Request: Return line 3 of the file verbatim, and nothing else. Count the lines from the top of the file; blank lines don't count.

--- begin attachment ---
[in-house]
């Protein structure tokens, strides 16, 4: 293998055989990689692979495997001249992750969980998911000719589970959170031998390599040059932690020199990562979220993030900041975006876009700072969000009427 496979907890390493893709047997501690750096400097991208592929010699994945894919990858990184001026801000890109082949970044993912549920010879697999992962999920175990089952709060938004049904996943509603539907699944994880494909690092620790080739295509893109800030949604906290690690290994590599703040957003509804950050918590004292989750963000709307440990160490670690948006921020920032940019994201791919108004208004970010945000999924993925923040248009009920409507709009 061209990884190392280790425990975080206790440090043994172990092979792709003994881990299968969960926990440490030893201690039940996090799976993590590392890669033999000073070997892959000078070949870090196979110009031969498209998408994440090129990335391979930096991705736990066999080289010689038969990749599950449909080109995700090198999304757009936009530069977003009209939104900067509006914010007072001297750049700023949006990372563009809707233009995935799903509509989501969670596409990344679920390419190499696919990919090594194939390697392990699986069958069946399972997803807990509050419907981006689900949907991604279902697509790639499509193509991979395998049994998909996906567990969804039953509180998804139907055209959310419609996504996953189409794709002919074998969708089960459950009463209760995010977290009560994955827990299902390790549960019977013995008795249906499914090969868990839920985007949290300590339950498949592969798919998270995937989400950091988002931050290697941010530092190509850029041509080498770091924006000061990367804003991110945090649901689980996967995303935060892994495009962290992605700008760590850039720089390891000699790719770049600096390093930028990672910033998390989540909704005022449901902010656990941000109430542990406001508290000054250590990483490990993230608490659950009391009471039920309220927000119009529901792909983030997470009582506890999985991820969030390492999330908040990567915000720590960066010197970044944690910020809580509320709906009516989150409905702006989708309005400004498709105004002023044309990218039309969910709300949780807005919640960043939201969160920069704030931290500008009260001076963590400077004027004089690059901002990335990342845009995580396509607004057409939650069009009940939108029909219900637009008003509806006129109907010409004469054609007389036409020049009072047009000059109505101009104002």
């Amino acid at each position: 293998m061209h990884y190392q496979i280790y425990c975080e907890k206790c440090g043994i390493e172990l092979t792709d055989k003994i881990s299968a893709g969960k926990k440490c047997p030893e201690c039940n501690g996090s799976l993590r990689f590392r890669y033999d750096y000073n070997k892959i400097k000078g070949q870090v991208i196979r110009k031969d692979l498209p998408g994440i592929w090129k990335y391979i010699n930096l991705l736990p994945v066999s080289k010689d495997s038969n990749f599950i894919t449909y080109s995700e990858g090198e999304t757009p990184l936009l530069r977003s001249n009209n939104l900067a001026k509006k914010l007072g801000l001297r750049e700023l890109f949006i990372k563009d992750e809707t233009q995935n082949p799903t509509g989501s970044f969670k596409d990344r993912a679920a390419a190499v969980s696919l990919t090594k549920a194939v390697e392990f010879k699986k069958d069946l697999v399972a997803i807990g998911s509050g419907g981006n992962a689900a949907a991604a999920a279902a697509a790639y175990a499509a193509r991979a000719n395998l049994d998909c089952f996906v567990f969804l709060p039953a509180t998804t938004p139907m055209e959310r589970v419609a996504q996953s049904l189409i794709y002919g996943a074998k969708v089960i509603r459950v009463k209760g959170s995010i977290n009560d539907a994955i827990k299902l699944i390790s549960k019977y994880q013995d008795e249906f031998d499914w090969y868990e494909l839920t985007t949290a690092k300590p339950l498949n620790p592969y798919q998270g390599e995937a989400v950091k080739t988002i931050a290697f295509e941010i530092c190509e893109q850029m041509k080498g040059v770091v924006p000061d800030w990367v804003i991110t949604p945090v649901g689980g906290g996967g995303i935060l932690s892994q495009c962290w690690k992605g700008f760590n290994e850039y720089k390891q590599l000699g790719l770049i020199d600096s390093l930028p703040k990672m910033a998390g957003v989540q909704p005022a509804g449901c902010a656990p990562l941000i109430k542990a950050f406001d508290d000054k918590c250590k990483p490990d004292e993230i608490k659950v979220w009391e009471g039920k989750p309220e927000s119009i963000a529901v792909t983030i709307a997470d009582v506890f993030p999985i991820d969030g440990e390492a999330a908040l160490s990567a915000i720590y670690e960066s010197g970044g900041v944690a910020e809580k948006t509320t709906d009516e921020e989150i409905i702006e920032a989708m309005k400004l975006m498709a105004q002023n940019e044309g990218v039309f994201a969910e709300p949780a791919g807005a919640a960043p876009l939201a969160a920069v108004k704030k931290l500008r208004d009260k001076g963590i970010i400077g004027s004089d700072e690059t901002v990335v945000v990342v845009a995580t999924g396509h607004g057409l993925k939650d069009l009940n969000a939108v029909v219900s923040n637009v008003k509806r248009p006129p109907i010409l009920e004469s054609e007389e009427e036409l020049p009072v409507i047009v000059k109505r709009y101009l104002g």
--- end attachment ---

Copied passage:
């Amino acid at each position: 293998m061209h990884y190392q496979i280790y425990c975080e907890k206790c440090g043994i390493e172990l092979t792709d055989k003994i881990s299968a893709g969960k926990k440490c047997p030893e201690c039940n501690g996090s799976l993590r990689f590392r890669y033999d750096y000073n070997k892959i400097k000078g070949q870090v991208i196979r110009k031969d692979l498209p998408g994440i592929w090129k990335y391979i010699n930096l991705l736990p994945v066999s080289k010689d495997s038969n990749f599950i894919t449909y080109s995700e990858g090198e999304t757009p990184l936009l530069r977003s001249n009209n939104l900067a001026k509006k914010l007072g801000l001297r750049e700023l890109f949006i990372k563009d992750e809707t233009q995935n082949p799903t509509g989501s970044f969670k596409d990344r993912a679920a390419a190499v969980s696919l990919t090594k549920a194939v390697e392990f010879k699986k069958d069946l697999v399972a997803i807990g998911s509050g419907g981006n992962a689900a949907a991604a999920a279902a697509a790639y175990a499509a193509r991979a000719n395998l049994d998909c089952f996906v567990f969804l709060p039953a509180t998804t938004p139907m055209e959310r589970v419609a996504q996953s049904l189409i794709y002919g996943a074998k969708v089960i509603r459950v009463k209760g959170s995010i977290n009560d539907a994955i827990k299902l699944i390790s549960k019977y994880q013995d008795e249906f031998d499914w090969y868990e494909l839920t985007t949290a690092k300590p339950l498949n620790p592969y798919q998270g390599e995937a989400v950091k080739t988002i931050a290697f295509e941010i530092c190509e893109q850029m041509k080498g040059v770091v924006p000061d800030w990367v804003i991110t949604p945090v649901g689980g906290g996967g995303i935060l932690s892994q495009c962290w690690k992605g700008f760590n290994e850039y720089k390891q590599l000699g790719l770049i020199d600096s390093l930028p703040k990672m910033a998390g957003v989540q909704p005022a509804g449901c902010a656990p990562l941000i109430k542990a950050f406001d508290d000054k918590c250590k990483p490990d004292e993230i608490k659950v979220w009391e009471g039920k989750p309220e927000s119009i963000a529901v792909t983030i709307a997470d009582v506890f993030p999985i991820d969030g440990e390492a999330a908040l160490s990567a915000i720590y670690e960066s010197g970044g900041v944690a910020e809580k948006t509320t709906d009516e921020e989150i409905i702006e920032a989708m309005k400004l975006m498709a105004q002023n940019e044309g990218v039309f994201a969910e709300p949780a791919g807005a919640a960043p876009l939201a969160a920069v108004k704030k931290l500008r208004d009260k001076g963590i970010i400077g004027s004089d700072e690059t901002v990335v945000v990342v845009a995580t999924g396509h607004g057409l993925k939650d069009l009940n969000a939108v029909v219900s923040n637009v008003k509806r248009p006129p109907i010409l009920e004469s054609e007389e009427e036409l020049p009072v409507i047009v000059k109505r709009y101009l104002g």